Local Synovial Engagement of Angiogenic TIE-2 Is Associated With the Development of Persistent Erosive Rheumatoid Arthritis in Patients With Early Arthritis




To examine the role of vascular endothelial growth factor (VEGF) and angiopoietin signaling in the diagnosis and disease outcome of patients with early arthritis.


Fifty patients with early arthritis (disease duration <1 year) who had not been treated with disease-modifying antirheumatic drugs (DMARDs) were monitored prospectively and were classified at baseline and after 2 years as having undifferentiated arthritis (UA), rheumatoid arthritis (RA), or spondyloarthritis (SpA). All patients underwent arthroscopic synovial biopsy at baseline. Synovial expression of VEGF, VEGF receptor, angiopoietin 1 (Ang-1), Ang-2, TIE-2, and activated p–TIE-2 was evaluated by immunohistochemistry. Serum levels of VEGF, Ang-1, and Ang-2 were measured by enzyme-linked immunosorbent assay. Secreted products of macrophages stimulated with Ang-1 and Ang-2 were measured using a multiplex system.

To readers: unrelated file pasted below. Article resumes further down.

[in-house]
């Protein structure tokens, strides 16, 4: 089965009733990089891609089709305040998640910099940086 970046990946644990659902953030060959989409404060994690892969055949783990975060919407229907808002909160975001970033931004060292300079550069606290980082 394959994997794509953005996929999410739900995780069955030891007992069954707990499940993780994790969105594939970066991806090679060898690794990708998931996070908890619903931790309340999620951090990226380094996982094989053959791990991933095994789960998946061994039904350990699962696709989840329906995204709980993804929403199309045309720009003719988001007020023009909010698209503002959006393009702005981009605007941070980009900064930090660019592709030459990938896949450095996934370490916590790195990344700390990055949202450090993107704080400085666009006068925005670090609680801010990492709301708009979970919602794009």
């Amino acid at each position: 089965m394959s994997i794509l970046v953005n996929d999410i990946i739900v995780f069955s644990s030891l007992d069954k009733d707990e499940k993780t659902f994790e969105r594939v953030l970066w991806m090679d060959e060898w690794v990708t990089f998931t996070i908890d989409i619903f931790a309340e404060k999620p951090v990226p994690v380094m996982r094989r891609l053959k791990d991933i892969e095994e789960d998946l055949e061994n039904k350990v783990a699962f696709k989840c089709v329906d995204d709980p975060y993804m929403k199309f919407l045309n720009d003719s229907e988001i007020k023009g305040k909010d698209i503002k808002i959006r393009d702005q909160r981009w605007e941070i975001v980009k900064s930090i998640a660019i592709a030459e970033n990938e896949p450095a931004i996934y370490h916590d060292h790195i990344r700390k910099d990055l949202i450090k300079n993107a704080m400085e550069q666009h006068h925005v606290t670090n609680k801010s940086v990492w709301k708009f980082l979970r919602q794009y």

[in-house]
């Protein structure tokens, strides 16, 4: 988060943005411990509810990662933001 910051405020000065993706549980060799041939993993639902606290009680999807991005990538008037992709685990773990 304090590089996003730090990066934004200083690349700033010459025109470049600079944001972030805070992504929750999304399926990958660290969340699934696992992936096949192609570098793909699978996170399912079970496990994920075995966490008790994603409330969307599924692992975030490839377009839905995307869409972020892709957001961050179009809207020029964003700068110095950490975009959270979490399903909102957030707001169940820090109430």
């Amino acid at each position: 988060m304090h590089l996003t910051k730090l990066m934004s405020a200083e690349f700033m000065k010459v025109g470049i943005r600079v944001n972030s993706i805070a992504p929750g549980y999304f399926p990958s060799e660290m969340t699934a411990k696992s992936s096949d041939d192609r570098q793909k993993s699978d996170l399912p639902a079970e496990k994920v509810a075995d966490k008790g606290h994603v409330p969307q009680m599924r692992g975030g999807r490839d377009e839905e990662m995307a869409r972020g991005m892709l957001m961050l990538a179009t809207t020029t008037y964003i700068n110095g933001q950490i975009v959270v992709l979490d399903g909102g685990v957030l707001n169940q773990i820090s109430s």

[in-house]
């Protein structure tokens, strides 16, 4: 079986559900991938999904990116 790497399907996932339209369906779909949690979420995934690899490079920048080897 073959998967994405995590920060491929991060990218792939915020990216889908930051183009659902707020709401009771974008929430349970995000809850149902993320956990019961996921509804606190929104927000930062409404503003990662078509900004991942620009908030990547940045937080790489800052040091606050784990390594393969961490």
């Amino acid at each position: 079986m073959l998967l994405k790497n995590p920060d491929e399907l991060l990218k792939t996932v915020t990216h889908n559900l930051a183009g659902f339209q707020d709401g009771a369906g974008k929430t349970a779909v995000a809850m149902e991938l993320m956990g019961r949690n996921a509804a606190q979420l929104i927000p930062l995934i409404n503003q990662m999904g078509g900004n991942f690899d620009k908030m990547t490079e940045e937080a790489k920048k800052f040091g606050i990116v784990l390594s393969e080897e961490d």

Expression of Ang-1 was comparable between the patients with RA at baseline and patients with UA who fulfilled the criteria for RA over time (UA/RA), and it was significantly higher in patients with RA (P < 0.05) or UA/RA (P < 0.005) than in patients with SpA. TIE-2 and p–TIE-2 were more highly expressed in patients with RA (P < 0.005) or UA/RA (P < 0.05) than in patients with SpA. Ang-1 significantly enhanced the tumor necrosis factor–dependent macrophage production of cytokines and chemokines that are known to be elevated in the synovial fluid of patients with early RA. In RA, relative TIE-2 activation predicted the development of erosive disease (R2 = 0.35, P < 0.05).


Local engagement of synovial TIE-2 is observed during the earliest phases of RA, suggesting that TIE-2 signaling may contribute to disease development and progression or may indicate an attempt to protect against these processes. Early therapeutic targeting of TIE-2 signaling may be useful in improving outcome in arthritis.